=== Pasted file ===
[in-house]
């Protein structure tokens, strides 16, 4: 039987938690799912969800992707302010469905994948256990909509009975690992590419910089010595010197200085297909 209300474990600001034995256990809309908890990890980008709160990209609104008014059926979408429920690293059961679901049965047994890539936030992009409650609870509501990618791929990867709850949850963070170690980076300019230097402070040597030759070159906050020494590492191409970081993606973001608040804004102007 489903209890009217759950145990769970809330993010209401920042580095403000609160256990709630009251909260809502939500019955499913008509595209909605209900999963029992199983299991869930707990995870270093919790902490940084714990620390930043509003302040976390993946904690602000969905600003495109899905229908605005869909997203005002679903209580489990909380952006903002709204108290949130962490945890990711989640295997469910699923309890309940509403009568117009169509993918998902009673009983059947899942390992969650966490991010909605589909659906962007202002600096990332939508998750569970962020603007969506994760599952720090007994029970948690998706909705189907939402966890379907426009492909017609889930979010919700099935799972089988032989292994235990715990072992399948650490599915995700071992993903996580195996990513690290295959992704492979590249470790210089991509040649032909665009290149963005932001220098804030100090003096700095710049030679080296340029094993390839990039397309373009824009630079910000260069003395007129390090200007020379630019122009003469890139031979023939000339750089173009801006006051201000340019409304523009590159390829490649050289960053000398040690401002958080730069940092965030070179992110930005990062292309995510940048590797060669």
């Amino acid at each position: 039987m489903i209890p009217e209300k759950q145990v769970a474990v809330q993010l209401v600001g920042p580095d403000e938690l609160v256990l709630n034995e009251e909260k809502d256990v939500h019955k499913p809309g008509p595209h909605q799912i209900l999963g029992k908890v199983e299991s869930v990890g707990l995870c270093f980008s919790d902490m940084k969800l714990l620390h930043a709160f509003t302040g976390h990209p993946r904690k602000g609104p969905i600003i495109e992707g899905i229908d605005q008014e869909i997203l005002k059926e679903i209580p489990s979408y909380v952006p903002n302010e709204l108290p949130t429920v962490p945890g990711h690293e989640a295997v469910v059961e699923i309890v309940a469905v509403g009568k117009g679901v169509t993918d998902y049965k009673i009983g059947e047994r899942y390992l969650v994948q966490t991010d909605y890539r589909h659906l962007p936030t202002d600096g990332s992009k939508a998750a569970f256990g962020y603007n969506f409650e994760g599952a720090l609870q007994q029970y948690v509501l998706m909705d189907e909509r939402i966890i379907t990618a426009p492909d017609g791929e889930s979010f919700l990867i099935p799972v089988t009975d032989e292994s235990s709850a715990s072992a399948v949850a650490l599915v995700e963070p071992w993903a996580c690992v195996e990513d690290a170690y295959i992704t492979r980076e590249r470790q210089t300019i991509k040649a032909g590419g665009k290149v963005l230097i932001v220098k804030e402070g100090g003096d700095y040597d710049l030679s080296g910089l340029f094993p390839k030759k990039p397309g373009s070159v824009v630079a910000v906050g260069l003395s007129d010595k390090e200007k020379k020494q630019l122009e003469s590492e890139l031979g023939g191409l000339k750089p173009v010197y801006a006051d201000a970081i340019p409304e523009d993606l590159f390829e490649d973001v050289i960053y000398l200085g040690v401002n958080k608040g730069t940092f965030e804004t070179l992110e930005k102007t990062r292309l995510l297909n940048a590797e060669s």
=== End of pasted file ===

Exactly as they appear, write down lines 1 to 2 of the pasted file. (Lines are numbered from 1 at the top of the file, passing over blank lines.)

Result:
[in-house]
């Protein structure tokens, strides 16, 4: 039987938690799912969800992707302010469905994948256990909509009975690992590419910089010595010197200085297909 209300474990600001034995256990809309908890990890980008709160990209609104008014059926979408429920690293059961679901049965047994890539936030992009409650609870509501990618791929990867709850949850963070170690980076300019230097402070040597030759070159906050020494590492191409970081993606973001608040804004102007 489903209890009217759950145990769970809330993010209401920042580095403000609160256990709630009251909260809502939500019955499913008509595209909605209900999963029992199983299991869930707990995870270093919790902490940084714990620390930043509003302040976390993946904690602000969905600003495109899905229908605005869909997203005002679903209580489990909380952006903002709204108290949130962490945890990711989640295997469910699923309890309940509403009568117009169509993918998902009673009983059947899942390992969650966490991010909605589909659906962007202002600096990332939508998750569970962020603007969506994760599952720090007994029970948690998706909705189907939402966890379907426009492909017609889930979010919700099935799972089988032989292994235990715990072992399948650490599915995700071992993903996580195996990513690290295959992704492979590249470790210089991509040649032909665009290149963005932001220098804030100090003096700095710049030679080296340029094993390839990039397309373009824009630079910000260069003395007129390090200007020379630019122009003469890139031979023939000339750089173009801006006051201000340019409304523009590159390829490649050289960053000398040690401002958080730069940092965030070179992110930005990062292309995510940048590797060669």